The idea is some kind of system (probably using AR) that can detect a book in the user’s hands and track when the user turns pages forward and back. It projects the contents of a PDF or ebook onto the pages, essentially turning any blank journal or notebook into a much more tactile, retro-style E-reader.
Contribute to Linux gaming projects
I just discovered Lutris which I’ve been using to play Rivals of Aether on my new Linux machine. I noticed that they don’t have support for itch.io, which is indisputably the best storefront for the kind of outsider experimental games I love to play. I think it would be awesome to contribute to making that integration, or, for a simpler project, PICO-8 integration.
I’ve been using Astro for email lately and pretty happy with its filtering tools. The problem is it’s Mac-only, and I’m not using a Mac anymore! It seems there’s no good FOSS/Linux alternative, so I might just roll my own mail client that can filter out useless emails with just as much necessary brutality as Astro does.
Whiting Wongs: The 8-Bit Game
One of my favorite podcasts lately is Whiting Wongs, “A podcast about race and writing” with Dan Harmon and Jessica Gao of the Rick and Morty team. In an early episode they made a throwaway joke about an 8-bit game based on the podcast, and immediately my mind was flooded with design ideas for a simple, small fan game.
I’ve been following the SAFEnet project for the last couple months. If you watch Silicon Valley, it’s pretty much the New Internet of Pied Piper. (The developers are actually consultants for the show now.) I’m really excited by the concept of decentralized storage, so I want to start learning the programming concepts and frameworks required to make decentralized apps. I don’t know if SAFEnet is the best platform, but I have a ton of ideas that would go hand-in-hand with decentralized networks, and here are a few of them:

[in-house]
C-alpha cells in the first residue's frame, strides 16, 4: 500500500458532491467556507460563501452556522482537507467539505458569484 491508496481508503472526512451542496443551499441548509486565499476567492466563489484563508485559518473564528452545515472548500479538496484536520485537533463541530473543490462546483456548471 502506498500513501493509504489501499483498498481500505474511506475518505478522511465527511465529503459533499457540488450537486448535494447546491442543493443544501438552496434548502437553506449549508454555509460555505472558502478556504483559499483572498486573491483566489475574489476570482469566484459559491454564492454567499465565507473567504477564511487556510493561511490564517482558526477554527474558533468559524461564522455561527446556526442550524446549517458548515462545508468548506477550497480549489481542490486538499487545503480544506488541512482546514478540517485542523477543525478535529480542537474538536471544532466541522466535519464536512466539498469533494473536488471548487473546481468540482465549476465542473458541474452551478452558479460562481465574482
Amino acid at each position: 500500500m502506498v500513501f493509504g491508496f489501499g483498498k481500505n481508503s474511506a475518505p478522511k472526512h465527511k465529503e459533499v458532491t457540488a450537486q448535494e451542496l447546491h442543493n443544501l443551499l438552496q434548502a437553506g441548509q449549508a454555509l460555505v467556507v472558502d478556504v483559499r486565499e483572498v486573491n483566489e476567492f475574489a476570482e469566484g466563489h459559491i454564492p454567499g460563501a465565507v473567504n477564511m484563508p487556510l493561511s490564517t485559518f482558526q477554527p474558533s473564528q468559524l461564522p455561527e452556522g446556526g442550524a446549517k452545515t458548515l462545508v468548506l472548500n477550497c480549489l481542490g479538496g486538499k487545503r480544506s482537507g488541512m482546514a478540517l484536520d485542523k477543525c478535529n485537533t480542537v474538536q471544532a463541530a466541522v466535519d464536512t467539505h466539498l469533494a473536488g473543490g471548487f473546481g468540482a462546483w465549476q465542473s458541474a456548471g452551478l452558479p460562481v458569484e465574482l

Two of the programs I’ve become extremely dependent on, are proprietary closed-source. This ranges from scary to annoying. Scary: what if my notes on Trello aren’t really private or secure? What if the servers go down and I can’t access my data? Annoying: Scrivener doesn’t support Linux, and the Windows version is extremely out of date. Will it even run on WINE? How am I going to do writing over the summer if I can’t run Scrivener on my laptop?
They’re really similar apps. Both use hierarchical layouts for organization. I want to roll both of them into one FOSS, decentralized, cloud-based tool for managing notes and large-scale writing projects.
Guerilla Open Access
I’m inspired by Aaron Schwartz’s Guerilla Open Access Manifesto and secure decentralized networks might be the biggest shift in the tech world that might open the door to making open access to academic knowledge a reality.
A Sky of Heads
There’s a fictional TV show in the comic book Concrete called “A Sky of Heads”: it’s just little vignettes taking place in a cosmic abyss where dead people float endlessly as disembodied heads never getting to see the same person twice or form a relationship that lasts longer than 5 minutes. I think a great exercise in decentralized coding would be to implement this concept as a game/chatroom where the only thing you can do is type messages to the other players who happen to be floating through your vicinity.
And that’s all the ideas I can think of right now. God help me if I try to do all of them.